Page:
Detachment and involvement: the artist must have both. The link between them is compassion.
Sacredness requires specificity. The grand esoteric themes of theology have their place, but love takes root in those specific moments when we voluntarily and intentionally enter one another’s pain. “God so loved the world” makes sense when love has a name and is lying in the manger. The Incarnation (big theological concept) comes alive in the person of Jesus, God with us in all our off the rackness, all our struggles, in all our, well, lives.

In the specific person of Jesus, God says, “Me, too” in a way that had not been said before. The stories in the gospels are full of specifics, Jesus making particular movements, though not spectacular ones, to offer compassion and healing. He stopped when the woman with the hemorrhage touched his coat. He asked Zacchaeus if he could come over to the house. He wrote in the sand to move the focus off the adulterous woman in John 8 to take the attention off of her for at least a moment. He offered Peter breakfast.

On the way to church this morning, I heard an interview on Weekend Edition Sunday with the authors of Heidegger and a Hippo Walk Through Those Pearly Gates: Using Philosophy (and Jokes!) to Explore Life, Death, the Afterlife, and Everything in Between. The book is a humorous and thoughtful look at how people regard the afterlife, the authors having chosen to tell jokes to get their points across. Here is the title joke:
Heidegger and a Hippo stroll up to the Pearly Gates, and Saint Peter says, “Listen, we’ve only got room for one more today. Whoever gives me the best answer to “What is the meaning of life?” gets in.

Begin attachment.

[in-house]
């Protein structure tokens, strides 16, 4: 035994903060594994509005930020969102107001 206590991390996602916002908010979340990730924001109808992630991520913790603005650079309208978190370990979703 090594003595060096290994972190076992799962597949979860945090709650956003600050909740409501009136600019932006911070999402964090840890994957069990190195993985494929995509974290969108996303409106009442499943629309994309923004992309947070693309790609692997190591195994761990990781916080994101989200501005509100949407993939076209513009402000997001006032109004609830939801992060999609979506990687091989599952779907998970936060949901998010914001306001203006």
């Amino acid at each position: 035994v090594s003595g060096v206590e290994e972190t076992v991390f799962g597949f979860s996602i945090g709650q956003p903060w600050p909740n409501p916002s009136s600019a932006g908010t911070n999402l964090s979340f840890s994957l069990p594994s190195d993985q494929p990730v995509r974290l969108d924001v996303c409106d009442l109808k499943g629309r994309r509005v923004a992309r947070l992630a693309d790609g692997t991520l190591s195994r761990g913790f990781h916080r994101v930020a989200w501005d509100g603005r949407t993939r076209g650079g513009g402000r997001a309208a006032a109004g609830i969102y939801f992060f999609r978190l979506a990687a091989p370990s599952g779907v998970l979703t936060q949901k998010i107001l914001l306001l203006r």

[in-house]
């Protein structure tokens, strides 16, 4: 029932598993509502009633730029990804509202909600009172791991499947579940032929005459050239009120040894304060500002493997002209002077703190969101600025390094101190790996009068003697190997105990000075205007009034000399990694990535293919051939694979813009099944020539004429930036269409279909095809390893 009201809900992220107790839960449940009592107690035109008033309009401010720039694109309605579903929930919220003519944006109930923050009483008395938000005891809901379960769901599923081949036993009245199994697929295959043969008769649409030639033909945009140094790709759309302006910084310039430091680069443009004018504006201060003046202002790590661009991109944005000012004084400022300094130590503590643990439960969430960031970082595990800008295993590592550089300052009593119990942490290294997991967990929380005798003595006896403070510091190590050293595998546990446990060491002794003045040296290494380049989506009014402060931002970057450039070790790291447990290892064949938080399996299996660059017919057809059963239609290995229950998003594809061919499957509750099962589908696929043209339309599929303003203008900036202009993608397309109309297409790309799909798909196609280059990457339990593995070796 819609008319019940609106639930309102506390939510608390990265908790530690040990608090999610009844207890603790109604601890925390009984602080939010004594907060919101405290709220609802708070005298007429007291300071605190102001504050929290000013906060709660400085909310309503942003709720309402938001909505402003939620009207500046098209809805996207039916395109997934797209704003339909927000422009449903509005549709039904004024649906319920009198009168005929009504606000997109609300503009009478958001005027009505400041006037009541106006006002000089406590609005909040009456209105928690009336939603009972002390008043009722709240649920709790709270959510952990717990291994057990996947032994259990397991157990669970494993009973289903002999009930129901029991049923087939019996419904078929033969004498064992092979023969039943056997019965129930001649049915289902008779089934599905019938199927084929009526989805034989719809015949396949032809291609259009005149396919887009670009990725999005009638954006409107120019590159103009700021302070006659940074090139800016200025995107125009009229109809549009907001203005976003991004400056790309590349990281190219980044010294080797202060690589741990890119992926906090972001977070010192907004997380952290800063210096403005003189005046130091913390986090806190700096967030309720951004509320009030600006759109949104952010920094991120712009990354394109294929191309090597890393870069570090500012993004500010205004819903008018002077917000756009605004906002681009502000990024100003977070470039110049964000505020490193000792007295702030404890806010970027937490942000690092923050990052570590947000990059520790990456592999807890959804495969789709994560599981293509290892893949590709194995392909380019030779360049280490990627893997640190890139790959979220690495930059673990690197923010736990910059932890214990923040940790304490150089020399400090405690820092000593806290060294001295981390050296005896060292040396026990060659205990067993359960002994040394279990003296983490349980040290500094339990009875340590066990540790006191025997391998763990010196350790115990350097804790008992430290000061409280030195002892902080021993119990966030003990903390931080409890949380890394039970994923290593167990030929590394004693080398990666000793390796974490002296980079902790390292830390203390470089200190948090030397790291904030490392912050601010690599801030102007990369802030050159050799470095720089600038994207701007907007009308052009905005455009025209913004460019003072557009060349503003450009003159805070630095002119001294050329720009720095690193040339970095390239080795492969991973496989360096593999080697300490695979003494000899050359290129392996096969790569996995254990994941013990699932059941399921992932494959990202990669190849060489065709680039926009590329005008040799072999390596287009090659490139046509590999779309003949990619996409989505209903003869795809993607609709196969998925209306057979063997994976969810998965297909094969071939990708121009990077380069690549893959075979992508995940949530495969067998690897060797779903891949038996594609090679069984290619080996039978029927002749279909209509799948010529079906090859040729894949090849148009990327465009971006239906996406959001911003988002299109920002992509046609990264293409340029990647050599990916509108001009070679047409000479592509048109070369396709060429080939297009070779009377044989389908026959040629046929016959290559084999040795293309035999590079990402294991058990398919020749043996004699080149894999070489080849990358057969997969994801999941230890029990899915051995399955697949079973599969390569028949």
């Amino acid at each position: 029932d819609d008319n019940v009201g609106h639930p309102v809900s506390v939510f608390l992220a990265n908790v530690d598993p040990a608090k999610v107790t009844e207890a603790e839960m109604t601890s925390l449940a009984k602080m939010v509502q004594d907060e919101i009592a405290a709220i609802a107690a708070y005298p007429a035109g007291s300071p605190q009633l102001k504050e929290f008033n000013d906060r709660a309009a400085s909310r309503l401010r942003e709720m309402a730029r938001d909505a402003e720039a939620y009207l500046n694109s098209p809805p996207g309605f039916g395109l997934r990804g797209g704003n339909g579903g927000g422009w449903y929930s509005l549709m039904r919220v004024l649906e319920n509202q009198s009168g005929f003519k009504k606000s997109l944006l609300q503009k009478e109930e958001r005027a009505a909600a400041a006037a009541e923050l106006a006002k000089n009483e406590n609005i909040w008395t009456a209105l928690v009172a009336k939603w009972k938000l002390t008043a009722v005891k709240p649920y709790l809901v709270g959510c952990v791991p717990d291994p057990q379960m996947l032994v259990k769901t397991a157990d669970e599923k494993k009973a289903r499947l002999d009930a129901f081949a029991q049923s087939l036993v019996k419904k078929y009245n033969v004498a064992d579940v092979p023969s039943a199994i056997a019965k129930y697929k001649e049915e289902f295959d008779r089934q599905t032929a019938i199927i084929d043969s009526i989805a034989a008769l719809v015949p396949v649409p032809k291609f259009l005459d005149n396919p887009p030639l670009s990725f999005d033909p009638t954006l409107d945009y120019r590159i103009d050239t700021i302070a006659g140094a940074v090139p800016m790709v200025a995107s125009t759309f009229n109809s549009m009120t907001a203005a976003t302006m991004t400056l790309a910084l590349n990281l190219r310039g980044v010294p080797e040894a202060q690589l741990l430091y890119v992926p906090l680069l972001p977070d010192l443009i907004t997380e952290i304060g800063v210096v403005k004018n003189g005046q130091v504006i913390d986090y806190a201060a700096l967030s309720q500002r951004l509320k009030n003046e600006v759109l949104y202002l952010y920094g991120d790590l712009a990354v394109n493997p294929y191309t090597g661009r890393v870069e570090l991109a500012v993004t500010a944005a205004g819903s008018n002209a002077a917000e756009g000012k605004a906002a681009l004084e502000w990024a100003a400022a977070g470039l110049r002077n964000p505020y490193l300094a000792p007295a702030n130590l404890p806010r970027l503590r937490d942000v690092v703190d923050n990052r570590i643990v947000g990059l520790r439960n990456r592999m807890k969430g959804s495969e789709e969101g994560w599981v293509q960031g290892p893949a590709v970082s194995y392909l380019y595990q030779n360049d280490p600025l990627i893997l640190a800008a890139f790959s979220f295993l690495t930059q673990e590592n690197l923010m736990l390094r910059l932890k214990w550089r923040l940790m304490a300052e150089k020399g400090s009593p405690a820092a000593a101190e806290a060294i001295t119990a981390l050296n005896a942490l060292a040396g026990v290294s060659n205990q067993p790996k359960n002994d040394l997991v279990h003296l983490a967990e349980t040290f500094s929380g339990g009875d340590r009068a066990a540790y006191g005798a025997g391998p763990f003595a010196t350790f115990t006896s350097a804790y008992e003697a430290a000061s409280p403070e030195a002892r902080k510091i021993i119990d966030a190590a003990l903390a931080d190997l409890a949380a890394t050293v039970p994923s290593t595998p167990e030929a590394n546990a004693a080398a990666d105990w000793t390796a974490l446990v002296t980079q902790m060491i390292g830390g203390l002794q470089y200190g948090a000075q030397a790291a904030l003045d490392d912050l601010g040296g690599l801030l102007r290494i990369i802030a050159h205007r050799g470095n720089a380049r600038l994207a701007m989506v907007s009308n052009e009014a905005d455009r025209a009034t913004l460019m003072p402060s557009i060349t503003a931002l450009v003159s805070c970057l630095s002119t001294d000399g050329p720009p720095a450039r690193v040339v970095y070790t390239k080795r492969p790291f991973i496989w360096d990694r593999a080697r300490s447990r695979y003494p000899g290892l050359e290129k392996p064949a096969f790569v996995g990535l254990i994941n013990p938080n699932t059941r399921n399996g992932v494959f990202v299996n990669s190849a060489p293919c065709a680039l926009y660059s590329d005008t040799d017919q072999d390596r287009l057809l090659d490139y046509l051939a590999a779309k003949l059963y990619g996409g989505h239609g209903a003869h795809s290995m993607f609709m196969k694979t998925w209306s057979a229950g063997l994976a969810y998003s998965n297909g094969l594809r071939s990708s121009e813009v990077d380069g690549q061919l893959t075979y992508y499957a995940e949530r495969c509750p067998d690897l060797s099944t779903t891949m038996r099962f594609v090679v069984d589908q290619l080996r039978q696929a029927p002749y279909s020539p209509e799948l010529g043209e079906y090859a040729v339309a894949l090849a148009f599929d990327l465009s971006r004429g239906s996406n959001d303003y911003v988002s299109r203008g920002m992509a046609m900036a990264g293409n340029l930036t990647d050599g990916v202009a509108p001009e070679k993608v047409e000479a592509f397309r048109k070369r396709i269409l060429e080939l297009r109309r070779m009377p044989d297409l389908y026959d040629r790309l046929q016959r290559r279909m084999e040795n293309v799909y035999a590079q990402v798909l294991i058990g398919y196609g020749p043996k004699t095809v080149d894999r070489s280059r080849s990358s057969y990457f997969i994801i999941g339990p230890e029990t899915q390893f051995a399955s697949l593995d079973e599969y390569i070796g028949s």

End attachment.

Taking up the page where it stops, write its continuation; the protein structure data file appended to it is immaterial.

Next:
Heidegger says, “To think Being itself requires disregarding Being to the extent that it is only grounded and interpreted in terms of things and for beings as their ground, as in all metaphysics.”

But before the hippo can grunt one word, Saint Peter says to him, “Today’s your lucky day, Hippy!”
The Incarnation is a mind-blowing theological concept. How do we explain God with skin on? We don’t – we can’t, anymore than we can define love. But when we look at the specific brush strokes of Jesus’ encounters with those around him, we begin to get the picture, to see the portrait of Love. When we gather together at the Table and participate in the simple act of passing bread and wine to one another, we remember Jesus, as in we re-member the Body of Christ and put it back together again. Love lives in the looks, the touch, the simple words of affirmation, the daily acts of recalling the promises we’ve made and keeping them.


Saturday, December 05, 2009

advent journal: the more I hear the story

the more I hear the story

the more I think of you
the young girl who took
the weight of grace
and carried it to term
along with the secrets
and accompanying slander

my four weeks of waiting
are a failing facsimile of
pregnancy and preparation
and I know who the boy
became while you were
left to grow up as well

some make you sound perfect
as though Jesus would be
somehow sullied being
born to a peasant girl
who met the angel’s words
with adolescent awe

and childlike openness
to a life of hope and hurt
of devotion and disquietude
and I wonder why it took
so long for me to come
and say simply thank you


Friday, December 04, 2009

advent journal: little lives

Each day is a little life, and each life is rounded with a little dark. (Chet Raymo, 41)

little lives

I was born this morning
into a world of possibilities
wrapped, first, in the wonder
of a BLT and egg sandwich
(yes, God is good)
and the kind of conversation
among friends that defines
what friends are to one
another: the ones who stay

I grew into an afternoon
of what could be seasoned
with what I signed up for
and then, as the day died
I worked myself into the
the dimming of the day
and the darkness carried
me out into the night
life to hear music

The day may have died,
but the night had not.
I stood in a room filled with
the road company for Rent
and then found my way
to the restaurant to finish
the day among friends,
which is the way all little
lives should come to a close

Thursday, December 03, 2009

advent journal: what's in a name

I had a couple of errands to run before I went to work this morning, both related to my in-laws coming to visit this coming week. The first was to take our recliner to get the springs on the bottom reattached; for whatever reason, they had chosen to let go over the past couple of months. The second was to drop off my car at the mechanics for an oil change and check up so Ginger could drive it to Birmingham tomorrow (and back on Sunday) with her parents and Gracie, our long-distance Schnauzer, in tow.